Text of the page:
Module 2: Comprehensive basic training

As a rule, a thematically broader training course only makes sense after several months of service with the company. Building on the introductory training, the aim here is to repeat and expand basic GMP knowledge. It should be possible for the employee to understand the meaning and connections of the GMP regulations already experienced in everyday work and to understand the interaction of the various "Q functions" (quality control, quality assurance, GMP department, quality circle). General quality assurance principles and legal regulations can be presented, but above all their internal implementation must be explained in detail ("How do we specifically proceed in our company in the case ... xy ...?"). Perhaps the first "frustration" has already spread among the employees since they were hired in the GMP area. Particularly when it comes to lateral entrants from non-GMP sectors, employees feel restricted by GMP regulations and sometimes feel that they are no longer really productive. ("We hardly make any more products - instead we are busy all day long writing paper full!")

The goals of basic training are:

  • Further motivation for GMP
  • Awakening and maintaining quality awareness
  • Creation of broad insights into GMP contexts
  • Not too specialist or workstation-specific

Even a comprehensive basic training cannot deal in detail with the individual questions of each workplace. The point here is rather to convey how GMP works, why certain processes are defined in this way and not differently, and how the individual departments or groups interact. A basic training can comprise one or two half days as classroom training. Full-day training courses, on the other hand, often overtax the participants' ability to absorb and concentrate. It is also a practical and very efficient solution to convey the general learning content in the form of e-learning units and to supplement the respective company-specific implementation in the sense of blended learning in classroom training.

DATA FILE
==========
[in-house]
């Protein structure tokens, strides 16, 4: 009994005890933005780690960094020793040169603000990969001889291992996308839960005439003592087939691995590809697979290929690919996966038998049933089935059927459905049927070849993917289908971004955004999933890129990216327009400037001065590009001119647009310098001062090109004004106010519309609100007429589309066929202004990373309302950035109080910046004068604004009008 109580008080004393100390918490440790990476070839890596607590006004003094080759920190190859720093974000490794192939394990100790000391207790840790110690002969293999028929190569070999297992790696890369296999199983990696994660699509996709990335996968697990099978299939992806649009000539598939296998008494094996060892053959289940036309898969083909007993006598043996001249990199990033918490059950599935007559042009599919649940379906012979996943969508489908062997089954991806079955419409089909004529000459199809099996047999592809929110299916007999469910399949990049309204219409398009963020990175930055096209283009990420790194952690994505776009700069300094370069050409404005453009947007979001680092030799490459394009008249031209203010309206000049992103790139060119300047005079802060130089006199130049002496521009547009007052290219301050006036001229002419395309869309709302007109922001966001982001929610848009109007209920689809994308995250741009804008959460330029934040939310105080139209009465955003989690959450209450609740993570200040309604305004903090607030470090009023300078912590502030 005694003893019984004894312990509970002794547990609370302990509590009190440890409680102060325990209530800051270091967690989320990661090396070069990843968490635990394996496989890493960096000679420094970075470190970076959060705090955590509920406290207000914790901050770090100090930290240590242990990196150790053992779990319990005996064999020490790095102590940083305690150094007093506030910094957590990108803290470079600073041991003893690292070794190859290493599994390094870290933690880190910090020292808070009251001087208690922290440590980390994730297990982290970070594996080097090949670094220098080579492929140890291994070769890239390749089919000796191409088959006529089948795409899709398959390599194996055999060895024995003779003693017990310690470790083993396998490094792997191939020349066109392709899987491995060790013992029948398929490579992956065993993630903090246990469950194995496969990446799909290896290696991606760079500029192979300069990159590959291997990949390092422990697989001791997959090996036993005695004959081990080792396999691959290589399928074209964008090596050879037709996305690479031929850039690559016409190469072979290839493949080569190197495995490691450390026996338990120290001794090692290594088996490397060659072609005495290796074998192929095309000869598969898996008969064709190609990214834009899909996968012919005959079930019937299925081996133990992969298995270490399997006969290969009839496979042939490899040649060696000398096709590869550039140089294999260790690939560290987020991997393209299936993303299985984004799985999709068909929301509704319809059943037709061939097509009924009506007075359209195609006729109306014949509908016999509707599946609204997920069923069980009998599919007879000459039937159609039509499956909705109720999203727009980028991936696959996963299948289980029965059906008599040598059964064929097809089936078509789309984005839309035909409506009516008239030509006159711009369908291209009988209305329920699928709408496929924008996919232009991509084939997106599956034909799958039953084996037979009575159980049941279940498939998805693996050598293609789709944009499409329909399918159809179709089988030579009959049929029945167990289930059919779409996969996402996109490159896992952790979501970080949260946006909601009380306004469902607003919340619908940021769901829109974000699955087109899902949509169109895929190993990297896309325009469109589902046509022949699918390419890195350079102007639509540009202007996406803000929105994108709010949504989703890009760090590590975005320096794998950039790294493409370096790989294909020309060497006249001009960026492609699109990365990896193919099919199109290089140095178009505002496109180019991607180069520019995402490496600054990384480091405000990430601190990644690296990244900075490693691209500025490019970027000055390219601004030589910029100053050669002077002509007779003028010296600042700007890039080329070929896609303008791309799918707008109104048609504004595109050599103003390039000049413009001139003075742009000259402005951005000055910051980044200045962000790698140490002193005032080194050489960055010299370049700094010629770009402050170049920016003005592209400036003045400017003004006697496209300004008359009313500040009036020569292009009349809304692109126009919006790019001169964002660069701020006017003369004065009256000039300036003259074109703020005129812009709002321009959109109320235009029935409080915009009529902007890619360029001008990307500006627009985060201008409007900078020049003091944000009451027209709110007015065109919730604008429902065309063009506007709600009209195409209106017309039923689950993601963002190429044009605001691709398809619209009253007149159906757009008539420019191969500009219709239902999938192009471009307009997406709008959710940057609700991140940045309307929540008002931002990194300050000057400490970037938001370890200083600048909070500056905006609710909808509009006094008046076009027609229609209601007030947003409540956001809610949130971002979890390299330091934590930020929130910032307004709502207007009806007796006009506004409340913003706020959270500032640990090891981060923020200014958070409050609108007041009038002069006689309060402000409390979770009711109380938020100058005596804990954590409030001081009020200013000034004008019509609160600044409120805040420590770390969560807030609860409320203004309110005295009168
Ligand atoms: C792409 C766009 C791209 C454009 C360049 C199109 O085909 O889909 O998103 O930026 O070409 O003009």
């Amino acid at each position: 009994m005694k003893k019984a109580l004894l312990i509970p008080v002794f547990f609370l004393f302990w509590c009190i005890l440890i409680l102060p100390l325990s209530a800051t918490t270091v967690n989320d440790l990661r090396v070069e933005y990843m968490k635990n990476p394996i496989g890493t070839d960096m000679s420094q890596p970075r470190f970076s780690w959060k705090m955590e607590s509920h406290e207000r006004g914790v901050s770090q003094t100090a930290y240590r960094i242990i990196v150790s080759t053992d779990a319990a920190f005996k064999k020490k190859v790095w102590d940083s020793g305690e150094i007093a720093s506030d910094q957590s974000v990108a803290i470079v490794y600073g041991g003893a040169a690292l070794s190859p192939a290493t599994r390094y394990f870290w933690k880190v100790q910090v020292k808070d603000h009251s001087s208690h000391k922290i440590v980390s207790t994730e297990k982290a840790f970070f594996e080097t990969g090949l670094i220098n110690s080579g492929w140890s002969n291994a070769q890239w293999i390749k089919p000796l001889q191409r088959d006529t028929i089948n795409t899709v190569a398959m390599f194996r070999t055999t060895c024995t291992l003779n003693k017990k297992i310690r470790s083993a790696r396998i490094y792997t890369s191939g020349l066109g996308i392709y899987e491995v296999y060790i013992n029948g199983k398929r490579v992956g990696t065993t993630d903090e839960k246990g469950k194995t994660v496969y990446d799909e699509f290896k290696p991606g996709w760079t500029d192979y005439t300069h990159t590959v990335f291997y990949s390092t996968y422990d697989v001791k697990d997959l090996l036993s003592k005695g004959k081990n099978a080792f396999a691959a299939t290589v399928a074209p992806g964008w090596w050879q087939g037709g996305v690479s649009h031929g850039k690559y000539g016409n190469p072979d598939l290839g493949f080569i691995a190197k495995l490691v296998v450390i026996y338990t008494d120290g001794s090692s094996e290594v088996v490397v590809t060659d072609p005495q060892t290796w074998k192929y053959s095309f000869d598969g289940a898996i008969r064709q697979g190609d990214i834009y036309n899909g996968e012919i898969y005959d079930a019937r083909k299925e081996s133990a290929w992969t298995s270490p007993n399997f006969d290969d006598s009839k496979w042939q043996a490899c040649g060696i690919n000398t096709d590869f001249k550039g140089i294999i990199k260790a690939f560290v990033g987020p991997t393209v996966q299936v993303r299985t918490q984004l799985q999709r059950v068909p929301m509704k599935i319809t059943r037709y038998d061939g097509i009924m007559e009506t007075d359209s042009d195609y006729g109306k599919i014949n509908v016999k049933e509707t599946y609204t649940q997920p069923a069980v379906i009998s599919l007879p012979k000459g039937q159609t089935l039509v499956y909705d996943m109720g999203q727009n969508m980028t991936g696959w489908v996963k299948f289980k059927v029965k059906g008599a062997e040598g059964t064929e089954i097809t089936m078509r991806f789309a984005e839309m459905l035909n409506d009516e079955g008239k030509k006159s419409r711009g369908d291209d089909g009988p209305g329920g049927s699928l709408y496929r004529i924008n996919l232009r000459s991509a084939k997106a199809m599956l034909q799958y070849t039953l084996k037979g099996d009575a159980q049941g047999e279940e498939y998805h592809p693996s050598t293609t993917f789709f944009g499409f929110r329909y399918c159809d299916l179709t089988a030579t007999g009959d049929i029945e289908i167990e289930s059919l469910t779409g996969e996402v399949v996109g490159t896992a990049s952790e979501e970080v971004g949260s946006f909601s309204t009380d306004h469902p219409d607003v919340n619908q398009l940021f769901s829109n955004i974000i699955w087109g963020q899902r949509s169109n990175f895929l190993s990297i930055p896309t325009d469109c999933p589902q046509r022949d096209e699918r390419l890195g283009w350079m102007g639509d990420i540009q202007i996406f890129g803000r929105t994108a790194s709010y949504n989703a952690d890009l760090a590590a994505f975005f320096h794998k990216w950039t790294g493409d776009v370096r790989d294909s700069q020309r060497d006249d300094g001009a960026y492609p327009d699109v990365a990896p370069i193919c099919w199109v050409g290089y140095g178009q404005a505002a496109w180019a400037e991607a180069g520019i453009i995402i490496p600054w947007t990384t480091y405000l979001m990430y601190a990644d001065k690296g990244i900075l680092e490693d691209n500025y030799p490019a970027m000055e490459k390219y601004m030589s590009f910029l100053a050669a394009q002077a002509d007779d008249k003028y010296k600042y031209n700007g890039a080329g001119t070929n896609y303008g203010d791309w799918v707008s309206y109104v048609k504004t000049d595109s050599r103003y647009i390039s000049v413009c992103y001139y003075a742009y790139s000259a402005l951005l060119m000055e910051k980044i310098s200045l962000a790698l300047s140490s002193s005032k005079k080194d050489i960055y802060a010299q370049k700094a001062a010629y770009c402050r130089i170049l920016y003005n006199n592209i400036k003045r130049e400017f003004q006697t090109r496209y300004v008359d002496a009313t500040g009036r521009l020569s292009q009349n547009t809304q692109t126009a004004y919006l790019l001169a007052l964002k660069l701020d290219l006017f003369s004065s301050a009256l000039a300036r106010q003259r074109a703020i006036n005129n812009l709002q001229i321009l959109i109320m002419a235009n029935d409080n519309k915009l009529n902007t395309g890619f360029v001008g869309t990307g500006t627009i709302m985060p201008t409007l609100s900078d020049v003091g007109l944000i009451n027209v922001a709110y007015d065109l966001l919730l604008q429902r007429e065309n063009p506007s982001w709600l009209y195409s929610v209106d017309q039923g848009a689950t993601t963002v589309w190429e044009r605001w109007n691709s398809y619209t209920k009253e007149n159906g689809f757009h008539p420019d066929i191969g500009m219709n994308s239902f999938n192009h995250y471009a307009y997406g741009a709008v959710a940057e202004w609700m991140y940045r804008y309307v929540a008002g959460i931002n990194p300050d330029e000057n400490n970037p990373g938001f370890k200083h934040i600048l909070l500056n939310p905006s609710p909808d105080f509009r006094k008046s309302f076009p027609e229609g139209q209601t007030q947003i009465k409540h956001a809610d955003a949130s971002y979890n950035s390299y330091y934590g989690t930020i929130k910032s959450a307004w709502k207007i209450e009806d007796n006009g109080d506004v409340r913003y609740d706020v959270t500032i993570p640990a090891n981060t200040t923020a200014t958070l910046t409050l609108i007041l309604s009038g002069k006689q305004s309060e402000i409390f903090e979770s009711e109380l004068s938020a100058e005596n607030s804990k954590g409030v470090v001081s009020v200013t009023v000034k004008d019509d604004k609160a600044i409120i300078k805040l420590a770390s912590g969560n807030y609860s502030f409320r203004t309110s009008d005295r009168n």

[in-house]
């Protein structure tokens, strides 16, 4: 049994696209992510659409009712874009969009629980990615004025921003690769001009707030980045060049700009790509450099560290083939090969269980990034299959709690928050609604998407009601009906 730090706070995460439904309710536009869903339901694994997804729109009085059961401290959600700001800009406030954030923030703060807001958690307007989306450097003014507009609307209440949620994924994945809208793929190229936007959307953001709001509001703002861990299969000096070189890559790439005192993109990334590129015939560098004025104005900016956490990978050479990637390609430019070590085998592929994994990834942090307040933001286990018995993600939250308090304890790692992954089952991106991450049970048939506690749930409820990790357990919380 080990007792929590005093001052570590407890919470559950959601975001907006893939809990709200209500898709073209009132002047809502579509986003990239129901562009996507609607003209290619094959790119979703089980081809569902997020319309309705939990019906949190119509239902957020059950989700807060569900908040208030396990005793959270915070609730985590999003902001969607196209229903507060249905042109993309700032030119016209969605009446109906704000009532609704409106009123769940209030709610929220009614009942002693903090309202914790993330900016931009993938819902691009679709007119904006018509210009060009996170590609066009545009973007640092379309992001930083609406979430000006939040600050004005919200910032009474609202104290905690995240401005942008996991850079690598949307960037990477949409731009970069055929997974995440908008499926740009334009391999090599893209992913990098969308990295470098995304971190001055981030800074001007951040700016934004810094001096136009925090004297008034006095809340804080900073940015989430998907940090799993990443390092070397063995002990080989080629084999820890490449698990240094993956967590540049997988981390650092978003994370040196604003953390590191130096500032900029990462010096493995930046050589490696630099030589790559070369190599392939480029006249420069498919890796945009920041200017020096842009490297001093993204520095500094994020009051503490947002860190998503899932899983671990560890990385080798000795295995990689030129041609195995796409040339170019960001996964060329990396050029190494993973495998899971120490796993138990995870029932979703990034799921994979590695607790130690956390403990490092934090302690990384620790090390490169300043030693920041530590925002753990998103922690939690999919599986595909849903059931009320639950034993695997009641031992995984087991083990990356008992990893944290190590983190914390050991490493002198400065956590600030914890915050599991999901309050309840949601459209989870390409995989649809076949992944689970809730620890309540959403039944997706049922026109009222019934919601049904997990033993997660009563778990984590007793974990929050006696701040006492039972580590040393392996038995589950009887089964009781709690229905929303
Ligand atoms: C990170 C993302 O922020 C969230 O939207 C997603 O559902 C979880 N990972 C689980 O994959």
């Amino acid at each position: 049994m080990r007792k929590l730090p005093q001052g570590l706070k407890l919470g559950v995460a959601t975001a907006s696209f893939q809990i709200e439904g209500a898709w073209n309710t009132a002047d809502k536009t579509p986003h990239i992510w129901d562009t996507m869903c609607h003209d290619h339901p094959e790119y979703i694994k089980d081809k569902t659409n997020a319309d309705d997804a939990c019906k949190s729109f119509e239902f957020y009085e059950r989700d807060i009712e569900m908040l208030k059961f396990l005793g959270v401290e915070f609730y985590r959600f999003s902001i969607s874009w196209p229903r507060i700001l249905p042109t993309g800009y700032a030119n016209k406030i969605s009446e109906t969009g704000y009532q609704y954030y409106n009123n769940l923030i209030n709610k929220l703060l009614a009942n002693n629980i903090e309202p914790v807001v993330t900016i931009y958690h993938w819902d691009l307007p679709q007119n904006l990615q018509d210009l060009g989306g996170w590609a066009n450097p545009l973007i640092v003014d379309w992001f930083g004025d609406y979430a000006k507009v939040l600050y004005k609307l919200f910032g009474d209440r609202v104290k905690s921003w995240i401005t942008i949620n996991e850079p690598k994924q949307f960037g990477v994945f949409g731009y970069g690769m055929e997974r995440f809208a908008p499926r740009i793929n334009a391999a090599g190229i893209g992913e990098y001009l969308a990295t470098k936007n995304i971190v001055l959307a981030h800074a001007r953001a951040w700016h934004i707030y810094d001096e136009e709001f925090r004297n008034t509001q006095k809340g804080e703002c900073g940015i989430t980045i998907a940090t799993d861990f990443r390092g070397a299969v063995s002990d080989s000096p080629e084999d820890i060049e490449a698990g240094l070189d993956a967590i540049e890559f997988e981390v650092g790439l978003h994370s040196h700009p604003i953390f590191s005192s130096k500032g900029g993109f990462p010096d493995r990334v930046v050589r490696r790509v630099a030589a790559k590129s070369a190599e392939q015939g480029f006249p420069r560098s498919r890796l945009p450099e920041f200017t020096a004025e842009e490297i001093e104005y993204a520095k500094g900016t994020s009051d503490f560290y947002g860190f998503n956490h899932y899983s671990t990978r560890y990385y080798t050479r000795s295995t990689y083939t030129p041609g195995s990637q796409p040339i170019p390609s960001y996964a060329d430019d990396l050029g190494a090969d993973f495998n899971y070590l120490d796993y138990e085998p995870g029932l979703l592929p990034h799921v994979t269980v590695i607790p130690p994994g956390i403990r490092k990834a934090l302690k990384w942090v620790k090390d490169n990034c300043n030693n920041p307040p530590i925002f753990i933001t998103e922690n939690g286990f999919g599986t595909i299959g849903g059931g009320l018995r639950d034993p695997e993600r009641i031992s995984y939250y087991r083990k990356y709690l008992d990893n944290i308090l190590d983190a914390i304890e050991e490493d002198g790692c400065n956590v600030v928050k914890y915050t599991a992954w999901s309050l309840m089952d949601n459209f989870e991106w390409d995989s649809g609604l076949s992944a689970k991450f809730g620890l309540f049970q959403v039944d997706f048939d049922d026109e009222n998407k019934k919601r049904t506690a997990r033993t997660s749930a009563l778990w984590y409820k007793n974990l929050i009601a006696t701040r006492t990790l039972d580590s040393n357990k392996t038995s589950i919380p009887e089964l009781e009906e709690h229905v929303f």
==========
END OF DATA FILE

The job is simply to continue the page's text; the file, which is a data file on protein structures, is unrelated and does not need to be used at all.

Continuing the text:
Module 3: Regular advanced and follow-up training

After completing the basic training, the basic principles of GMP must be regularly repeated, refreshed and supplemented with new, up-to-date aspects. The GMP regulations therefore require that every employee in the GMP area must "regularly" attend GMP training courses. It is not specified in which intervals these instructions must take place. There is therefore room for manoeuvre here which makes it possible, depending on the product range, level of training and specific requirements, to repeat individual topic complexes more frequently for certain target groups or less frequently in other target groups.

Depending on the framework conditions, monthly, semi-annual or annual build-up training can be justifiable. Much longer intervals are neither forbidden nor unthinkable - against the background of rapidly changing regulatory requirements and internal procedures (new processes, new SOPs, reorganisations, mergers, outsourcing of production steps, etc.), however, they can only be justified in rare cases. Finally, an advanced training course not only offers the opportunity to recall the forgotten, but also to introduce innovations, analyse weaknesses or devote oneself to current events or difficulties in practical implementation.

Examples of objectives of GMP advanced and follow-up training courses:

  • Further motivation for GMP
  • Maintaining quality awareness
  • Deepen your knowledge
  • Improve skills
  • Avoidance of "compliance erosion"!
  • Error correction